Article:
Years ago I was in Cordoba. Southern Spain. In summer. Working outdoors, for a project that studied reproductive behaviours in social birds: there was a lot of walking with 3m ladders on your shoulders, a fair amount of climbing trees, some crying (I discovered during those three months that no, I could never get used to climbing things and not having my feet on the ground), a infinite amount of photos and a lot of learning. One thing I got from this research experience was recipes. Many, many recipes. After a particularly difficult day in the field, the researcher from Burgos offered to cook and whipped up some kind of fish or seafood paella. I don’t really remember what it was, because the sauce that came with it was the best sauce I had tasted in my whole life. I’m not even joking. Thick, creamy goodness with perfect seasoning, some herb and..garlic? What was this amazingness? He laughed quite a lot before he told me it was simply allioli. What is allioli, I hear you asking! Well, dear readers (:D), allioli is a historical sauce known to even the ancient Egyptians. A sauce made with garlic (ali) and olive oil (oli) it is also called aioli, by the French. But believe me, nowhere is it more loved than in Spain, where they use it with many fish and seafood dishes, including their beloved paella. Basically it’s mayonnaise with garlic. There, I said it. And although I love allioli, after learning how to make it in Cordoba I gradually tweaked it until I can say I’m completely satisfied. And that’s why this post is called Miracle Mayo. Miracle Mayo differs from normal mayonnaise because it tastes like garlic, but unlike allioli (and thus the original Cordoba recipe) it is light and easily digestible AND you don’t run the risk of scaring your partner away when you snuggle up together a few hours later. How did I achieve this magical feat? By infusing half a glass of vegetable oil with ground garlic. Yep. This way the sauce tastes like garlic but there is no actual garlic in it, just the aroma. Magical, huh? This is what I do. A few (the more the better!) hours beforehand, pour our half a glass of vegetable oil (I use sunflower) and add one or two mushed up garlic cloves. If you prefer style and glamour, slice the cloves instead. Don’t worry about how much oil you’re using now – you can always use the leftover oil for something else later. You’re going to need a blender, a container for the mayo (if the blender has its own, great) and a finger to taste the mayo with.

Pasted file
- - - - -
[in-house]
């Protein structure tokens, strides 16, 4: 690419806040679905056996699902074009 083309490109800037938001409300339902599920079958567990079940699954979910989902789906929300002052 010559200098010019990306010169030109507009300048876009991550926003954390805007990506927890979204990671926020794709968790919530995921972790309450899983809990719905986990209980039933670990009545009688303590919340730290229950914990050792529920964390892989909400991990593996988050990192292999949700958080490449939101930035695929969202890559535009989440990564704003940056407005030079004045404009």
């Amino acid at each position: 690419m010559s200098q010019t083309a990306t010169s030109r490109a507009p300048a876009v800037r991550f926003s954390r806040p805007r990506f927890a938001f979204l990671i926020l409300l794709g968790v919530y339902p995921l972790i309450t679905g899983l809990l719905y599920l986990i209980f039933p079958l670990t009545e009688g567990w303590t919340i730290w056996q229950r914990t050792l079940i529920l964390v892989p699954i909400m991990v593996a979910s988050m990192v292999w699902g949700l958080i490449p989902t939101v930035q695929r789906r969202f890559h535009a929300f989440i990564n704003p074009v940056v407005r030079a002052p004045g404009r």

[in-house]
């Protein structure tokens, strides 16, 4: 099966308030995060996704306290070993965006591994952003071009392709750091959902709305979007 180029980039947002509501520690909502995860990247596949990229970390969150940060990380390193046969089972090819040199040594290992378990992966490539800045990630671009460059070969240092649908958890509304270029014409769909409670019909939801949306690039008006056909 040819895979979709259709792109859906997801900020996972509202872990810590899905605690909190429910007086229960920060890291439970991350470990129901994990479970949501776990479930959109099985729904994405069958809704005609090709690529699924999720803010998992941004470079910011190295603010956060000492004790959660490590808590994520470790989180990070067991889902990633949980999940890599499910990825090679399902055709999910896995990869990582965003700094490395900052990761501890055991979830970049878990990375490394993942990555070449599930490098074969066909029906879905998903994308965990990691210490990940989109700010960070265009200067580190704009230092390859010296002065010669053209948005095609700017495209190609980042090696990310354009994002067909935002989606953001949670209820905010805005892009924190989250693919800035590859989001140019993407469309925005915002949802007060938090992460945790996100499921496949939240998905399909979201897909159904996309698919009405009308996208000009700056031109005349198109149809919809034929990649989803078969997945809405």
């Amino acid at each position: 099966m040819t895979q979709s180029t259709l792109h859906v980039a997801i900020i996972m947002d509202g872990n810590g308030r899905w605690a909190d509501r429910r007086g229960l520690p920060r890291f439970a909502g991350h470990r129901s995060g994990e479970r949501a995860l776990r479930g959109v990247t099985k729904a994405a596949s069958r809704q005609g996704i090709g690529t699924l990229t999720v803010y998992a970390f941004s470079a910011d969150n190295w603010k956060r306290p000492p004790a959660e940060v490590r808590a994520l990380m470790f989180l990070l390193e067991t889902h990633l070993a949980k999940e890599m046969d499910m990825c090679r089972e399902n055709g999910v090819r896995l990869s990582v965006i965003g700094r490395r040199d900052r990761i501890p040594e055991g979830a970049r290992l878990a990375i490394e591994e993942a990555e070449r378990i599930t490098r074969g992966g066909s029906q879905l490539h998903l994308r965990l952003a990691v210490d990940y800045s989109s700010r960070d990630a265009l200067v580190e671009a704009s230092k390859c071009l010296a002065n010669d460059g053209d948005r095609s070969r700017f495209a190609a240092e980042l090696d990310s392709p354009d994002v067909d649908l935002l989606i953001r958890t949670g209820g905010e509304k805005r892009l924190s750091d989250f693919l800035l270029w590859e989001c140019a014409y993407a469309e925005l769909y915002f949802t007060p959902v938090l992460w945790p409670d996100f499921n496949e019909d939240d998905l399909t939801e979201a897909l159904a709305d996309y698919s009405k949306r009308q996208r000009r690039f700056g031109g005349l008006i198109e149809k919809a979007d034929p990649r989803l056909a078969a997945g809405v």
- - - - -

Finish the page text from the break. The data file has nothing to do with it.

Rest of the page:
Using only vegetable oil keeps the mayo light and healthy (always depending on your standards), but to give it a good, wholesome taste you absolutely need to add some olive oil.
And it’s homemade, too. So if anyone criticises, ask them when was the last time they made a perfect magic mayo!
We had it as a sauce for Gordon’s Stuffed Chicken and it went really well. You can literally add anything you like as a garnish or blended into the sauce – whatever herb tickles your fancy. I would suggest thyme or parsley, but it really depends on you and what you feel like. I felt like basil, because I love basil and we just bought our new summer plant, so… I hope you enjoy your Magic Mayo and that you let me know if you have any feedback, comments or useful tweaks!